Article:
Loads of hand positions and a quality piece of kit for your adventure bike test report

Make and model: Ritchey Comp ErgoMax handlebar

Size tested: 42cm

Tell us what the product is for and who it's aimed at. What do the manufacturers say about it? How does that compare to your own feelings about it?

Ritchey says, "The evolution of Ritchey handlebars continues with the Comp ErgoMax. This new bar enjoys a rich history of handlebar design and development, and combines it with the modern demands of discerning riders who enjoy riding varying surfaces.

"Designed to enhance control and comfort when riding along loose surfaces, the ErgoMax is ideal for a gravel bike since it places the hands in a wider, more stable position while in the drops. The ErgoMax is just as perfectly situated on road bikes that are built for endurance, its ergonomics delivering unparalleled comfort.

"The bar tops employ a 10mm rise at the clamping area, which offers a slightly more upright riding position. They are then ovalized and have a slight 4-degree rearward sweep to more evenly distribute the weight of the rider's hands and wrists, also putting them in a more natural position.

"Continuing with an eye towards ergonomics, the ErgoMax also features drops with a nice 12-degree flare to keep the rider's hands in a comfortable and confident position, while also adding a bit more unobstructed stability when turning or sprinting.

"The new Ritchey ErgoMax bar delivers more control, welcome comfort and increased confidence when riding gravel, setting out on multi-day adventures or rolling along those long miles of tarmac."

The design is great for using on or off-road.

Tell us some more about the technical aspects of the product?

Ritchey lists:

Alloy 6061

40, 42, 44 and 46mm widths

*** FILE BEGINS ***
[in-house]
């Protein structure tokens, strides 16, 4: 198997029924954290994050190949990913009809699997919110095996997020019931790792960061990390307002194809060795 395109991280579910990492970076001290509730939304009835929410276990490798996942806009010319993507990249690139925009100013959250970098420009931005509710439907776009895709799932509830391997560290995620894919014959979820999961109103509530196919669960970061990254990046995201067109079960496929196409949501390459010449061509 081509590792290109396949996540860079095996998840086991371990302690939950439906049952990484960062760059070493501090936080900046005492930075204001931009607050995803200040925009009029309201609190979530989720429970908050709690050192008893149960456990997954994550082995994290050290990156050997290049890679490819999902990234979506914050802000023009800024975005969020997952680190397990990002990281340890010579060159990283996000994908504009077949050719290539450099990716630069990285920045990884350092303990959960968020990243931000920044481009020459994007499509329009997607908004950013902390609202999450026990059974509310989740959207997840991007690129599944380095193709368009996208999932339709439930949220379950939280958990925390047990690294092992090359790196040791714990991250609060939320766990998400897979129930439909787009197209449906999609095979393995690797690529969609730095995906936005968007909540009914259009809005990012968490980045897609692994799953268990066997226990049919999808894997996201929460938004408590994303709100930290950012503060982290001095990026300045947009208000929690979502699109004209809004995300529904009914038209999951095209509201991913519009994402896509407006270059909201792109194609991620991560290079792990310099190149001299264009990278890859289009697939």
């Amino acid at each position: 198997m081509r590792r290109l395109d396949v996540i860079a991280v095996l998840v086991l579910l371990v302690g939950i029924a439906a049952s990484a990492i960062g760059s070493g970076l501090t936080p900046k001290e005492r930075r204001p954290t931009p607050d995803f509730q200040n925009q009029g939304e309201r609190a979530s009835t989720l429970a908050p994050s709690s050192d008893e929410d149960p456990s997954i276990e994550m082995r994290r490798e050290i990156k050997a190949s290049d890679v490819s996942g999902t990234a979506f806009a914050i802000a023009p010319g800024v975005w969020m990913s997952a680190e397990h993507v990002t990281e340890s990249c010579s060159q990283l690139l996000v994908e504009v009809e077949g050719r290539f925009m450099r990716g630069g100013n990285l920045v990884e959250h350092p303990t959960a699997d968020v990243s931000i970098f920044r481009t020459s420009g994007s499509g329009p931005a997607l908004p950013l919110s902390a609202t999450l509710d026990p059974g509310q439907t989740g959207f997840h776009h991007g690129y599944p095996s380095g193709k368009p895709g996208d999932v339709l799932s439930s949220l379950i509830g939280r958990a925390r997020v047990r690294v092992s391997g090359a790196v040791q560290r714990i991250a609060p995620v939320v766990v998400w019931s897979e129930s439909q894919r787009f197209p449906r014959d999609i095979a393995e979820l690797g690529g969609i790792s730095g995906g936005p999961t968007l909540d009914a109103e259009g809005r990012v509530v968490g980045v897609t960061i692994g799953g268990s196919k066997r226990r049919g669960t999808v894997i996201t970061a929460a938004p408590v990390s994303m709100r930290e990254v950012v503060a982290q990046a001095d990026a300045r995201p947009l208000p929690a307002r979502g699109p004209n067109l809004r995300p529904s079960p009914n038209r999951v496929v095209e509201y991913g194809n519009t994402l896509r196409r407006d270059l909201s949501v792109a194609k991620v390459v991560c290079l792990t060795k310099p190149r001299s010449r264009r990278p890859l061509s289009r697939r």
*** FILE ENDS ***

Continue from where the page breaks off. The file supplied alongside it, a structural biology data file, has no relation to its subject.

Di2 Cable Routing

Drop: 128mm

Reach: 73mm

Drop Flare: 12-degrees

Flare out: 3-degrees

Sweep: 4-degrees

OD: 31.8mm

Di2 compatible

Color: BB Black

Rate the product for quality of construction:
Rate the product for performance:
Rate the product for durability:
Rate the product for weight (if applicable)
Rate the product for comfort (if applicable)
Rate the product for value:

Tell us how the product performed overall when used for its designed purpose

It has an excellent shape for use off-road.

Tell us what you particularly liked about the product

Wide hand position when in the drops.

Tell us what you particularly disliked about the product

Limited clamping space for accessories.

How does the price compare to that of similar products in the market, including ones recently tested on

For a quality aluminium alloy handlebar it is right in the ball park.

Did you enjoy using the product? Yes

Would you consider buying the product? Yes

Would you recommend the product to a friend? Yes

Use this box to explain your overall score

The Comp Ergomax bar is well made and offers a decent balance of stiffness and weight.

Overall rating: 8/10

About the tester

Age: 40  Height: 180cm  Weight: 76kg

I usually ride: This month's test bike  My best bike is: B'Twin Ultra CF draped in the latest bling test components

I've been riding for: Over 20 years  I ride: Every day  I would class myself as: Expert

I regularly do the following types of riding: time trialling, commuting, club rides, sportives, fixed/singlespeed

As part of the tech team here at F-At Digital, senior product reviewer Stu spends the majority of his time writing in-depth reviews for, and ebiketips using the knowledge gained from testing over 1,500 pieces of kit (plus 100's of bikes) since starting out as a freelancer back in 2009. After first throwing his leg over a race bike back in 2000, Stu's ridden more than 170,000 miles on road, time-trial, track, and gravel bikes, and while he's put his racing days behind him, he still likes to smash the pedals rather than take things easy. With a background in design and engineering, he has an obsession with how things are developed and manufactured, has a borderline fetish for handbuilt metal frames and finds a rim braked road bike very aesthetically pleasing!

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littlemig | 5 years ago
1 like

I recently fitted these bars. Impressed with comfort of the hand positions. I think the flare in drops is quite modest when compared to other so called adventure bars and the shifters sit at a similar angle to road bars. Impressed so far.